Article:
On top of the Acropolis hill, the Parthenon temple almost shimmers, sunbeams reflected on its off-white, marble columns. You’ve probably heard of Athens before. It’s this insanely ancient city (its origins dating all the way back to 3200 BC), where the sun refuses to leave and history feels as tangible as it could ever be, as if emerging straight from the ground – the very same ground once walked by Socrates and Aristotle. You might know Athens as the birthplace of democracy, philosophy, theatre drama or, at very least, souvlaki. And while it may be all that, to me, it’s just home.
There’s no way of truly understanding Athens as a tourist. To be honest, I don’t quite understand it myself, and I’m a local. A Canadian friend of mine once told me that she can’t really work out Athens’ character. She’s been around a lot and each city gives her a certain ‘vibe’ – Athens did not. This is probably due to the fact that next to mind-blowing ancient ruins, historic monuments marking some of the most important chapters in time and a few beautifully preserved neoclassical villas, you will find derelict blocks of flats from the ‘70s still (half-)standing alongside modern structures desperately trying to fit in.
But the city is so much more than its rich history and somewhat mixed architecture. It’s the place where you can leisurely stroll around trees or semi-smashed pavements, only to be interrupted by a fancy restaurant or an astonishing mural evoking feelings of a turbulent time. Over the last decade, Athens’ promising past has been plagued by consistently incompetent politicians, frequent riots and some way under-paid but still hard working people who carry the financial crisis on their shoulders. The shadow of those who left the country to make a better life for themselves looms large. Far from tokens of a propitious future.
Yet amidst all this chaos, it’s easy to remember what makes Athens so charming. Walking around the historic centre of the city, you find yourself casually passing by a number of very old buildings (the Parthenon alone was built in 438 BC) and ruins that once served as markets, theatres or gathering places for renowned philosophers and politicians of the 5th century BC. Between history and food, though, Greeks would choose the latter every time; for better or for worse.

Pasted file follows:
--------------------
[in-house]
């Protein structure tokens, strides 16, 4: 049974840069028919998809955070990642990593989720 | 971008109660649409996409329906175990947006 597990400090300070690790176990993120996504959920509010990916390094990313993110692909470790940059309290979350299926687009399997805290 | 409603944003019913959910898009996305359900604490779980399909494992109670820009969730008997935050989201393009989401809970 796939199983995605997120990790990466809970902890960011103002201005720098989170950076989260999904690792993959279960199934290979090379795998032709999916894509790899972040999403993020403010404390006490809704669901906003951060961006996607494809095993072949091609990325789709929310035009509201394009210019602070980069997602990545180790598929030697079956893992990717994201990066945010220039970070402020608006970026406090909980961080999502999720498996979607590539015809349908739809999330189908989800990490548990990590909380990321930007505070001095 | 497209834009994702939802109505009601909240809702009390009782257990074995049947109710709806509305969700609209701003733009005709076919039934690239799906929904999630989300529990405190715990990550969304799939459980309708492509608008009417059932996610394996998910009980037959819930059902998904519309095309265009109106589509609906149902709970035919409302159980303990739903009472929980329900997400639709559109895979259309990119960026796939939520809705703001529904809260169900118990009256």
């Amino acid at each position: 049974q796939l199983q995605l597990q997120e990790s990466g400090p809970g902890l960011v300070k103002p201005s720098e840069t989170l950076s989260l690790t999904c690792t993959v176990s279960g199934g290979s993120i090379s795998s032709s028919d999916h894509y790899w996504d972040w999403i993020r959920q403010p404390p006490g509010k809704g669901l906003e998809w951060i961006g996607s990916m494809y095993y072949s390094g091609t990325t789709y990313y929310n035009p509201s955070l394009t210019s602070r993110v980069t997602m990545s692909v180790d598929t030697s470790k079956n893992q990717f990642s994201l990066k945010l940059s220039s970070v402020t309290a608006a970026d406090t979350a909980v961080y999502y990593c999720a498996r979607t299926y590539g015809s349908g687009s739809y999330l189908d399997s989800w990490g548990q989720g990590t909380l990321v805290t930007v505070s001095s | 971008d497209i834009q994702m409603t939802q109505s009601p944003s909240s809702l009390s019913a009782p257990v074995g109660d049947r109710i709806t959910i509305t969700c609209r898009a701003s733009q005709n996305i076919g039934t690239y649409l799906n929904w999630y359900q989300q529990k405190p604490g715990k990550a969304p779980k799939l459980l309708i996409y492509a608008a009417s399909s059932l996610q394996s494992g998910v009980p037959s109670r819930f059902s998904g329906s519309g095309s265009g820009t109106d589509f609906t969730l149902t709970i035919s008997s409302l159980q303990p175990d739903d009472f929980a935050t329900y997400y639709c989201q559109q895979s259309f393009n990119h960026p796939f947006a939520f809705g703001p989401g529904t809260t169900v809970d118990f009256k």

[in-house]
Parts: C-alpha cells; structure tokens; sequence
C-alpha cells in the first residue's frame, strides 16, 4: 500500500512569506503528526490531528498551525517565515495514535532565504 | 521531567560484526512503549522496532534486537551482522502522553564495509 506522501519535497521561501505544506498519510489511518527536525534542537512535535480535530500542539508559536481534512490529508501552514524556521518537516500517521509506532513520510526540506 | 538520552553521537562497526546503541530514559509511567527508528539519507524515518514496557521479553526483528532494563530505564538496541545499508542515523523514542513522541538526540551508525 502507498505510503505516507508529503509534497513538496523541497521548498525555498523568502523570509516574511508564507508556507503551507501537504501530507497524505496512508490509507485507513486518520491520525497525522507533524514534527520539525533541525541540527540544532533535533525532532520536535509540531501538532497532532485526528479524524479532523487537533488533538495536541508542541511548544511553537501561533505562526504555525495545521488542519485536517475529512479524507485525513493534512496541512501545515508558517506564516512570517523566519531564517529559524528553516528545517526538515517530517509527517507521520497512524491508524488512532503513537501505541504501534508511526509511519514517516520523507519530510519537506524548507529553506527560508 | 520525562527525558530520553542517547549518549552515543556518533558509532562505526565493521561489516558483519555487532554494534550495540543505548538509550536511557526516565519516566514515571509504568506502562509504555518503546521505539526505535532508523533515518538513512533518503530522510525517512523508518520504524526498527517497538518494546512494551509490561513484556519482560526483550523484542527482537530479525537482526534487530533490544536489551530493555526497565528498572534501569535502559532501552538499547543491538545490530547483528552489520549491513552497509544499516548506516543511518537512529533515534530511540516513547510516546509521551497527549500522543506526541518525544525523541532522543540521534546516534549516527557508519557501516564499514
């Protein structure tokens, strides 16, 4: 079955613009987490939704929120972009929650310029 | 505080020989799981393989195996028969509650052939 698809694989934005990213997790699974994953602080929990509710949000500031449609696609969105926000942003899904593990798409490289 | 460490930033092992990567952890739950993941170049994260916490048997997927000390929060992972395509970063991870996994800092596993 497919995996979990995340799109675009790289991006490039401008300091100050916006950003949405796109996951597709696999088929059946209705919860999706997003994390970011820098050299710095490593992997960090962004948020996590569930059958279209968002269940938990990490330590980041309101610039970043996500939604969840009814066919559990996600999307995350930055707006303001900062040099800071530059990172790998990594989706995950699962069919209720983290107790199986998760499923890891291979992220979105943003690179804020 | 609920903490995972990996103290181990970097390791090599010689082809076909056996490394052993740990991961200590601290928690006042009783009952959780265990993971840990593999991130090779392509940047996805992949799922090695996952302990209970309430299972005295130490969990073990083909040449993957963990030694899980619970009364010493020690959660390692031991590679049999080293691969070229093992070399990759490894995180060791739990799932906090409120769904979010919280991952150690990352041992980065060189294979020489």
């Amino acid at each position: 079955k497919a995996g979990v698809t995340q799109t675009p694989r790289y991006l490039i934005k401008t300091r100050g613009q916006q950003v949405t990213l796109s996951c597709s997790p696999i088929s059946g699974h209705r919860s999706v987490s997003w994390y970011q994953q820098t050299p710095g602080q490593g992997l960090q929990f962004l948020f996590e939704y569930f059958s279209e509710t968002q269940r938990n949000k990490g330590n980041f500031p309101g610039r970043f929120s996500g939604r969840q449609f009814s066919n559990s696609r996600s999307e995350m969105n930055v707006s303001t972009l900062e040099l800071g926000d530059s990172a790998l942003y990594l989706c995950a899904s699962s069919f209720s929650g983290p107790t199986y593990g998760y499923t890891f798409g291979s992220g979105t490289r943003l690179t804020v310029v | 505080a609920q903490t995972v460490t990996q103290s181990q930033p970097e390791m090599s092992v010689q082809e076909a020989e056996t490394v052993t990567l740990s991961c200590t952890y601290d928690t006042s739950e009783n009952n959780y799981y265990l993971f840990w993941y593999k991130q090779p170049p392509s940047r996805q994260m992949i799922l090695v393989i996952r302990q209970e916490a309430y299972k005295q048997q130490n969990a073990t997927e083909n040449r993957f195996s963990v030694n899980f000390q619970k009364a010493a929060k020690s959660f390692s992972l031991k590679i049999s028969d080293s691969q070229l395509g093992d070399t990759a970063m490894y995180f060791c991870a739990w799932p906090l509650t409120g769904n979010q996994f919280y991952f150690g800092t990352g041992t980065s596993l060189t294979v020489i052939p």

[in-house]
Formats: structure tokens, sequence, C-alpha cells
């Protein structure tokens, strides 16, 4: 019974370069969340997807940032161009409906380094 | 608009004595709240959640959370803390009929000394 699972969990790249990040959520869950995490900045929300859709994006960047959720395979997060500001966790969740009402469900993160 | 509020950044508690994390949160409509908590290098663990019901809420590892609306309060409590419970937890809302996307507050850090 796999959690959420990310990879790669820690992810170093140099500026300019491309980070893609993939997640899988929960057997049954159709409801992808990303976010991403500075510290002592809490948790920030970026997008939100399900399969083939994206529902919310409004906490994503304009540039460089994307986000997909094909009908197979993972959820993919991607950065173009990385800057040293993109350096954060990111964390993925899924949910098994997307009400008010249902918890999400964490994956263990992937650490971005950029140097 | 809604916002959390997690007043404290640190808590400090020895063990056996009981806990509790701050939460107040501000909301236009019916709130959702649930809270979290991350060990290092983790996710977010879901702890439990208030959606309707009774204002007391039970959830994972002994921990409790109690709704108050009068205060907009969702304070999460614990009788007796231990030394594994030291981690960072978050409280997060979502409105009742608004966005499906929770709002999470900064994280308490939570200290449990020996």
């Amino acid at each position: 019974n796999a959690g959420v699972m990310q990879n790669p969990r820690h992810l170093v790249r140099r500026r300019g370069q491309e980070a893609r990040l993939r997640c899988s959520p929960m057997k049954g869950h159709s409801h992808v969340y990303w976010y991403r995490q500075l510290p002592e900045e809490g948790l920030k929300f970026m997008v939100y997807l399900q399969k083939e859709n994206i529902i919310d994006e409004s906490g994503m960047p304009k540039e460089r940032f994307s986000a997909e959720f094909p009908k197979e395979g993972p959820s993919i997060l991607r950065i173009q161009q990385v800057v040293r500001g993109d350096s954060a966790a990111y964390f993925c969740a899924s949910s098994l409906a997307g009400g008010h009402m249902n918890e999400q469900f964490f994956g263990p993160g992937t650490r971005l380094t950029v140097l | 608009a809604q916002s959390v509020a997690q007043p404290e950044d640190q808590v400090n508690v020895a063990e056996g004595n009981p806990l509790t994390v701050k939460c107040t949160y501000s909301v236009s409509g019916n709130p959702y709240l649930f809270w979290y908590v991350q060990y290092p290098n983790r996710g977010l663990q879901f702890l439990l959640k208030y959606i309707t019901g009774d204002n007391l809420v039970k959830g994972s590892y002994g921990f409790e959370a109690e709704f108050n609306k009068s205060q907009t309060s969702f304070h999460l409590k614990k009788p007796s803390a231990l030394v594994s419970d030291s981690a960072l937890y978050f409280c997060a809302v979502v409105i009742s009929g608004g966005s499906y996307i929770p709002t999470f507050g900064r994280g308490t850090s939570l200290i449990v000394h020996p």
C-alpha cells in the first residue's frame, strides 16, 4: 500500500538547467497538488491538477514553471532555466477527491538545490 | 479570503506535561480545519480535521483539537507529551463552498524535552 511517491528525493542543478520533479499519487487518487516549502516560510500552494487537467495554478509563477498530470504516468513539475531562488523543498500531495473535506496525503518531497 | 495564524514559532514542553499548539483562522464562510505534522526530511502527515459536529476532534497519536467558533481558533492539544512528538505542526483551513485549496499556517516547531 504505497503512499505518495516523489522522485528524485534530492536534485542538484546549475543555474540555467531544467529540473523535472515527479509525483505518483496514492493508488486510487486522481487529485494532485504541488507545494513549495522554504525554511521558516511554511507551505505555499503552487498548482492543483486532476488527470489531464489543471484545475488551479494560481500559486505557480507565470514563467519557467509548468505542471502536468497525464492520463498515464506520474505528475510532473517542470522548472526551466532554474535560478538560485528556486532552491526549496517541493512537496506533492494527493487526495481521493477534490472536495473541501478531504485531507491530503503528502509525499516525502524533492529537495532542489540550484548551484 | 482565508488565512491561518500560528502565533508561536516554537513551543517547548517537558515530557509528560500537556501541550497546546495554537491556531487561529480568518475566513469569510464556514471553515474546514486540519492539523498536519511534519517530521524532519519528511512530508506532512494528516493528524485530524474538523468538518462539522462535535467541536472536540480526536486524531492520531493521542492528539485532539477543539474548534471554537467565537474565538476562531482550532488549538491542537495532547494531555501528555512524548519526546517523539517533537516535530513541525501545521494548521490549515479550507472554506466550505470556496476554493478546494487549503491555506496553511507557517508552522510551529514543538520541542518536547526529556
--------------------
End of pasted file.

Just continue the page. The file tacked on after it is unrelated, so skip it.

The traditional tavernas of the quaint Plaka district, one of the oldest in Athens, invite you in for a refreshing Greek salad in an island-like setting of flowers and paved alleys. A few feet away, the area of Thiseio makes for a perfect stroll on a calm Sunday morning, in between outdoor jewellery stalls and café-bistros equipped with local delicacies. The irresistible smell of the souvlaki (pork or chicken gyros wrap) permeates the air, especially around the Monastiraki and Psyrri area. A few sips of ouzo, the intense aperitif that’s not for the faint of heart, should be enough to numb a throbbing toothache, or even heartache.
Then, there’s this whole other – less traditional – side to the city that feels nothing like My Big Fat Greek Wedding (thankfully, not much here does) or the folklore tsarouchi shoe you’ll see hanging in Plaka’s tourist shops. It’s the modern, creative face of Athens that comes alive through the vibrant graffiti, the stylish concept stores, the abundance of classic museums and contemporary art galleries, as well as an inconceivable wide range of cafés, bars and restaurants; every neigbourhood has their own, with new ones constantly popping up. In them, you’ll find people chatting till 3 am, most of them still smiling, because there’s nothing a good old cup of coffee can’t fix.
Meanwhile, the more sumptuous part of city, the Athenian Riviera, seems unaffected by any financial or political turmoil. And while no region really is, the warm sunrays and the unrivalled view of the vast blue sea somehow alleviate it all. On the other end of the town, Athens’ northern outskirts offer intricate hiking paths on luscious green mountains overflowing with oxygen. Clear air (for the most part), blue waters and delectable food. What more does one need? Besides, nothing beats the serenity of an illuminated Acropolis overlooking the white-washed city at night. Certainly not the crisis.
If you liked this – Insider’s Guide – St Petersburg